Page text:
Redundancy Helped Me Find a New Direction: A Case Study
Although being made redundant is always a bit of a blow to the system, with it becoming more common as we face recession, it is at least not such a social stigma. Indeed, for Simon Parker, 38, being made redundant from his job at a high street bank actually gave him the push he needed to follow his dreams.
Simon, 39, told us, “To be honest, I hadn’t really been that happy in my role for a while, but I don’t want to leave the security of a good job for potential uncertainty. Being made redundant took that choice away from me and I’m actually pleased it did or I would be pushing forty in a job I didn’t like.”
Having worked as the small business advisor in the bank for a number of years, Simon knew the job inside out. He loved the interaction with customers and the ability to help small businesses get off the ground and flourish, but he was often frustrated at the bureaucracy that came as part and parcel of working for such a major financial employer.
He continued, “Our department across the organisation was one of the first hit by the recession as funding was cut dramatically and we were not able to lend so much to small businesses. When we were offered voluntary redundancy I leaped at the opportunity because I knew that I would have the luxury of time and money to be able to think about my next move.”
Understanding Small BusinessesHaving worked in the banking sector for some time, Simon had seen the issues faced by small business owners. While Simon was sure that he did not want to be employed by a major corporation any more, he was certain that he wanted to utilise the skills he had gained on a more flexible, self-reliant level.
Simon explained, “I knew that I still wanted to be a business advisor to small businesses, but on a one-to-one level that didn’t rely on the products and services of a high street bank. I’d built up an excellent network of contacts through my job and, for some time, I had been aware that there was no local expert on business and financial matters that wasn’t tied to an organisation. I didn’t want to be an Independent Financial Advisor either, because I wanted to make the most of my small business experience too.”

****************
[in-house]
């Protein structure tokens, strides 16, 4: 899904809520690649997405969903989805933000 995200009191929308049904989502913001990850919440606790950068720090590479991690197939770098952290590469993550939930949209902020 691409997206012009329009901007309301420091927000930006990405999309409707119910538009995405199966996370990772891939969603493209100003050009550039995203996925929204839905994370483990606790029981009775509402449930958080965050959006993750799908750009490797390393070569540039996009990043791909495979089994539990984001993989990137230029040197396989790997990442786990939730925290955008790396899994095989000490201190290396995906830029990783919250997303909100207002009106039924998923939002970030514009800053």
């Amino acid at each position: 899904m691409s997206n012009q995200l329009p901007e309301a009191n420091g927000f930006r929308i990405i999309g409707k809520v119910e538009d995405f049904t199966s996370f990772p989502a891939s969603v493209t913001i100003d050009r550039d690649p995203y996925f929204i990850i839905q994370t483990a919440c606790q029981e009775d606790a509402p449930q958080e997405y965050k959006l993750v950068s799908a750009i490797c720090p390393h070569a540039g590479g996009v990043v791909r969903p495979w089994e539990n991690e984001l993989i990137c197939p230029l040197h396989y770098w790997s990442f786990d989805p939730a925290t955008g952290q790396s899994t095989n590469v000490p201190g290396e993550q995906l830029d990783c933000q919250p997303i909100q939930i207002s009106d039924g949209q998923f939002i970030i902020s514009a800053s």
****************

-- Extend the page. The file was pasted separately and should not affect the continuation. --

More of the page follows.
Time to FocusWith his redundancy payment giving Simon some time to focus on the type of business he wanted to start, he was able to speak to various people about what they would appreciate in terms of local business support. It became clear to Simon that there was niche market in offering ‘freelance business mentoring’ for local businesses, where new and existing businesses could ask an experienced advisor about practical and financial issues without being pushed to purchase a product or service.
Simon concluded, “I realised that many people who are self-employed or run small businesses don’t have anyone to talk to that is friendly, experienced and independent. They are often the only people in their families that run their own businesses and they appreciate someone to talk that has their best interests at heart. I decided to establish a fair ‘pay as you go’ structure so people would pay for my time as and when they needed it, with no hidden costs or added pressure.”
Simon’s new venture is now at the end of its first six months in business and is gaining a steady following of customers. Even though he is not earning the same level as he used to, Simon feels more fulfilled and secure in his job.